The place where you will spend most of your time is the titular shack where your restaurant is located. This starts as a pretty rundown place with only some equipment and one table, but you can add a ton of new things throughout your playthrough. Players who are familiar with cooking games like Overcooked will be familiar with this aspect of the game, where you have to run around to process ingredients and combine them into dishes. This is a fun addition to the game since most games where you run a restaurant like this don’t offer such an interactive experience. There are a ton of recipes to unlock and players can choose what to serve based on the ingredients they have available.

While running this shack is the main objective of the game, there are a ton of other activities that are crucial to succeeding. Outside the restaurant are tons of things to do like collecting resources, farming ingredients, and crafting new items to make everything more manageable. This is exactly what you would expect in this type of game, offering a ton of crafting options and ways to run the restaurant depending on the food you harvest and the equipment you build. The big unique element in Sugar Shack is the fact that the island is expanding in the way you want it. The world is built of hexagonal tiles, much like a board game, that you can place in any way you want. This gives players the option to place resources that are combinable close together to maximize their time management. New tiles can also be bought, giving you access to the resources you need more of.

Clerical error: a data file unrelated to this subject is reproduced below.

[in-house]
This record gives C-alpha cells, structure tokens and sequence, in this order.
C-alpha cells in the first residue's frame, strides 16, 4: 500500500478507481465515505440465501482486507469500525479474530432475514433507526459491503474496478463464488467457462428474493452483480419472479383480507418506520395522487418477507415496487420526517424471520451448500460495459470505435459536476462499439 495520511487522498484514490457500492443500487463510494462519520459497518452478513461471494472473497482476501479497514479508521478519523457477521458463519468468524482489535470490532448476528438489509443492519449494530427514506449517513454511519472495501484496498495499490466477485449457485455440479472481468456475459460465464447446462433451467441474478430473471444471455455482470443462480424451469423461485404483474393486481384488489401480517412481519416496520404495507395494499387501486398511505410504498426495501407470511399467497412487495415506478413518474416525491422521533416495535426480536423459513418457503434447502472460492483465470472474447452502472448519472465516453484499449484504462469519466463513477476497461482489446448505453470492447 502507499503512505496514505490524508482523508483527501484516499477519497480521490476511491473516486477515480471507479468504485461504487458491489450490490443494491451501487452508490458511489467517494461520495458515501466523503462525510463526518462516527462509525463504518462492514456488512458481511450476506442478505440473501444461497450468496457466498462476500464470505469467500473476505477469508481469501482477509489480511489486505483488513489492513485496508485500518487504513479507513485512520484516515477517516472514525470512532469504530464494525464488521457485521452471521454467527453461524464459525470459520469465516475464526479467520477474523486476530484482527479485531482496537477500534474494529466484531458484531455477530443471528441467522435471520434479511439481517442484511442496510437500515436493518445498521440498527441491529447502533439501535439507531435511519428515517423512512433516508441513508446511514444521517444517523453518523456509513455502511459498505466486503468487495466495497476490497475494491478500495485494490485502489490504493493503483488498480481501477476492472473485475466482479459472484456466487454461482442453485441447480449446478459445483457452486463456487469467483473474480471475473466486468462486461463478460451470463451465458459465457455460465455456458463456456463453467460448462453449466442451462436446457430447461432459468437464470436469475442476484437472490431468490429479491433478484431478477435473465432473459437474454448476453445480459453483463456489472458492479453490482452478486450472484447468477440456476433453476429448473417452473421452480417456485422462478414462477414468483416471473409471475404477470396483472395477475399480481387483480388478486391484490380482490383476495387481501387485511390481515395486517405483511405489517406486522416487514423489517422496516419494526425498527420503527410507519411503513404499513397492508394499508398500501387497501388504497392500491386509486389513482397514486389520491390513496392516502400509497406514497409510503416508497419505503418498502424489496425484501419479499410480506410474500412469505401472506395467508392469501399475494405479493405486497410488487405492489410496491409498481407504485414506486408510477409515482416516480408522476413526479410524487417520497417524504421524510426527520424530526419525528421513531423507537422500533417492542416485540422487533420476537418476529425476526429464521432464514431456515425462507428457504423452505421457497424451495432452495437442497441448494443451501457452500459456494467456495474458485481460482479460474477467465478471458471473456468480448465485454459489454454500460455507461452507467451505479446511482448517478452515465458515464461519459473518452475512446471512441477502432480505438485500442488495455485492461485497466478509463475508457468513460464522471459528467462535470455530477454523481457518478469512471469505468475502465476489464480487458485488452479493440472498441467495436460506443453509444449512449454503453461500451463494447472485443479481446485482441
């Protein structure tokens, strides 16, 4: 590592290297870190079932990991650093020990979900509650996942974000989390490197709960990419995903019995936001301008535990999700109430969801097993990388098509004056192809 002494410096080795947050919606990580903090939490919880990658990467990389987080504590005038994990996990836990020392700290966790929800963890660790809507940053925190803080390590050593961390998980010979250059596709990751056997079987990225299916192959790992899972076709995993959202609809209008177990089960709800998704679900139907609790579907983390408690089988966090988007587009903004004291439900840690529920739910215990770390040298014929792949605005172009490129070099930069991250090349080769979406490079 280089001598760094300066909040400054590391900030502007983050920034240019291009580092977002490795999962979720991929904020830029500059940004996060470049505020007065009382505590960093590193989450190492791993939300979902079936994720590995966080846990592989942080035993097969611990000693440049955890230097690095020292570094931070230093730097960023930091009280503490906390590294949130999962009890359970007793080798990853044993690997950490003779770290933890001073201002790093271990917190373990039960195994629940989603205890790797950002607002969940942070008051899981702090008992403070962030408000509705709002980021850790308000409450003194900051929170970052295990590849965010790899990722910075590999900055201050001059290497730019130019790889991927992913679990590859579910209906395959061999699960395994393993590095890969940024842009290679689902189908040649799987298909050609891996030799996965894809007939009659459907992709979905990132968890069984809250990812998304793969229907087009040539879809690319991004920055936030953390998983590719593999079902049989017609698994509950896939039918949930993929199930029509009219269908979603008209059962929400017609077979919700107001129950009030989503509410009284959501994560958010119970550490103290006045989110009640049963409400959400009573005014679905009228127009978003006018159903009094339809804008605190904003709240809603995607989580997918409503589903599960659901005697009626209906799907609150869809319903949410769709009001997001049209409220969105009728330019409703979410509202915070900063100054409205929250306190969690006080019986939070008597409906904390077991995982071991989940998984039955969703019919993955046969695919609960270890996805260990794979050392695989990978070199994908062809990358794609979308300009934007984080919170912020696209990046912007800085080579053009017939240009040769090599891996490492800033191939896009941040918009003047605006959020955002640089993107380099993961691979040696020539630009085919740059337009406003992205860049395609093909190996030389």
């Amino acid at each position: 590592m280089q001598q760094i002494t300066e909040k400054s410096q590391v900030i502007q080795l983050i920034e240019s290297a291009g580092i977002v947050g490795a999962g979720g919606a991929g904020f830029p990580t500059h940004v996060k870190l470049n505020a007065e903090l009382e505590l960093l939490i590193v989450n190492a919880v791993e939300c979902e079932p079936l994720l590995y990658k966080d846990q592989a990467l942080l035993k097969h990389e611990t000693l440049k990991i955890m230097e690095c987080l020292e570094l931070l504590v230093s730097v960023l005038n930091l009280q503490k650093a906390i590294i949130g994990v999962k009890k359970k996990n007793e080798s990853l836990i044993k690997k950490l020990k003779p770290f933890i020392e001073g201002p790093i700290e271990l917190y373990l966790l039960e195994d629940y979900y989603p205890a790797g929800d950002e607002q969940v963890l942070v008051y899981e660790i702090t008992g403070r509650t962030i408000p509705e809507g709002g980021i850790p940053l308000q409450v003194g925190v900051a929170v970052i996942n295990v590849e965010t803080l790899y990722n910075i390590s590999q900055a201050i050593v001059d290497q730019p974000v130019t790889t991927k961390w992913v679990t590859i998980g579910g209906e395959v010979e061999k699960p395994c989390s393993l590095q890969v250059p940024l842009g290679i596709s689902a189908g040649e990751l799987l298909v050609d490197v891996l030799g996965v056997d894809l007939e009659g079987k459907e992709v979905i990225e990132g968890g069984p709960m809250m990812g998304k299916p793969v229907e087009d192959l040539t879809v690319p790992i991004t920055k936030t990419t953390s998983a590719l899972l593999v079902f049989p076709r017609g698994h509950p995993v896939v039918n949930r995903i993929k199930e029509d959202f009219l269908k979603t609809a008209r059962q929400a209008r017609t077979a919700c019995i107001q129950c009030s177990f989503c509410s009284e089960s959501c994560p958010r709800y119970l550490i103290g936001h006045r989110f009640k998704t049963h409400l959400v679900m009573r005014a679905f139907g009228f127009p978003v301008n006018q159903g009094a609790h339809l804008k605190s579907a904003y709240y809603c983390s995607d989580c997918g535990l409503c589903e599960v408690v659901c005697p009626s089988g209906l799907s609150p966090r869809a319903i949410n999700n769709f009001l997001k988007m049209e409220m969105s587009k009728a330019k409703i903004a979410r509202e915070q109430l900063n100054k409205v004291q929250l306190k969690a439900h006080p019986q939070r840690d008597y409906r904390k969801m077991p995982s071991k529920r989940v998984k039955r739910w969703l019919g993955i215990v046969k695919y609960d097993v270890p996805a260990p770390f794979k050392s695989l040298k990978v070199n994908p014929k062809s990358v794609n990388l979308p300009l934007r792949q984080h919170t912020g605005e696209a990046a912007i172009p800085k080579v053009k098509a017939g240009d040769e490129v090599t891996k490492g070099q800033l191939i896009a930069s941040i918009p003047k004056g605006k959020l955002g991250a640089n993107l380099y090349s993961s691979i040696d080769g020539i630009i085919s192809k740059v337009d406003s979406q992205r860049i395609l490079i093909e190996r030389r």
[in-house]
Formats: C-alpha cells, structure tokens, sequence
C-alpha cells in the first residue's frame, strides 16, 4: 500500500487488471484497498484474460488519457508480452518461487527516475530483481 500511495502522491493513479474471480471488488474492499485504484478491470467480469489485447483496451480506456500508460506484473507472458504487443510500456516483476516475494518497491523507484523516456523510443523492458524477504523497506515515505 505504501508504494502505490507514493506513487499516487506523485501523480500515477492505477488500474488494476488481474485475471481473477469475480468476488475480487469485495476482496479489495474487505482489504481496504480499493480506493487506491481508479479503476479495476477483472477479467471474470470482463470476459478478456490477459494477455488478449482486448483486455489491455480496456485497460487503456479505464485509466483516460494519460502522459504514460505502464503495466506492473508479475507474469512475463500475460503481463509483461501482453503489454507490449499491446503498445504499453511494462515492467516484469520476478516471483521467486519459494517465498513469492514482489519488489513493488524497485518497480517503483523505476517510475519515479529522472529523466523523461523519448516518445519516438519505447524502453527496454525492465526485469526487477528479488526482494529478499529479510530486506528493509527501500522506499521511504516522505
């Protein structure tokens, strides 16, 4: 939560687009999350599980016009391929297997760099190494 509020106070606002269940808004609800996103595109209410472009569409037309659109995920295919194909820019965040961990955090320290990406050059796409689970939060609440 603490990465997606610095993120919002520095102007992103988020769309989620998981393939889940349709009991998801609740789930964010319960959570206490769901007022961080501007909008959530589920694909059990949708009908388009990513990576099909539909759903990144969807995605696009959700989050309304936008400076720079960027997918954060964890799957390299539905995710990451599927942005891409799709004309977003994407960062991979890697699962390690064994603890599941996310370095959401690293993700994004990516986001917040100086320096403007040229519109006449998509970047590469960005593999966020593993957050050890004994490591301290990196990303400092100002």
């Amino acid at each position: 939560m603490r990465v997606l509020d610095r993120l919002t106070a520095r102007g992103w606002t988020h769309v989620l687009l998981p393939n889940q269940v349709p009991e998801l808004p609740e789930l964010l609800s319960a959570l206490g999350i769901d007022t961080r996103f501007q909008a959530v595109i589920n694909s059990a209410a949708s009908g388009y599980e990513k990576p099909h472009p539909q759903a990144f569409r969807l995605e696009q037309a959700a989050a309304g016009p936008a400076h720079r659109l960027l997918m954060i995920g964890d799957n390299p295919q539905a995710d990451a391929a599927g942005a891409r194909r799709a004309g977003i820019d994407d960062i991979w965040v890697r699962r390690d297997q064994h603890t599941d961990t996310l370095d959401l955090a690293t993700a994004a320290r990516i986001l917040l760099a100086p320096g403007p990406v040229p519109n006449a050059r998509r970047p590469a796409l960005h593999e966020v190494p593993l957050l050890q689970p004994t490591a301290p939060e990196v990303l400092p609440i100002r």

While the game has a ton of unique elements to it and should work very well on paper, the actual fun and cozy feeling of Sugar Shack is a bit of a disappointment. This is because the game feels unbalanced. This might be quite an odd way to describe a cozy management game, so let us explain. Where you normally fall into a rhythm with this type of game, alternating between harvesting and progressing regularly, the days in Sugar Shack feel too short to do everything you want to do. Most of this is due to the lack of inventory you have, meaning you need to pick up every single item one by one. Things like collecting wood or picking crops take so much more time due to this, switching out the feeling of comfort for frustration. There is a basket you can bring with you that can hold up to three types of items, but this still takes up way too much time. This is a choice to put some more realism in the game, but sometimes it’s better to prioritize fun over realism. The game offers multiplayer for up to four players, which can negate the struggle of having no inventory by splitting up the tasks. Nonetheless, this still makes it a bothersome experience for solo players.


Sugar Shack is a cozy management game that misses the point of a cozy game. The world feels pretty bland with a small amount of story moments and a lacking presentation. Especially the gameplay is a letdown, offering some interesting concepts but delivering gameplay that is often more frustrating than relaxing. There is fun to be had with Sugar Shack, especially if you’re coming into it with friends, but there isn’t any good reason to pick it over another game in the genre.

VN:R_U [1.9.22_1171]
Rating: 5.0/10 (1 vote cast)
VN:R_U [1.9.22_1171]
Rating: 0 (from 0 votes)
Sugar Shack - Review, 5.0 out of 10 based on 1 rating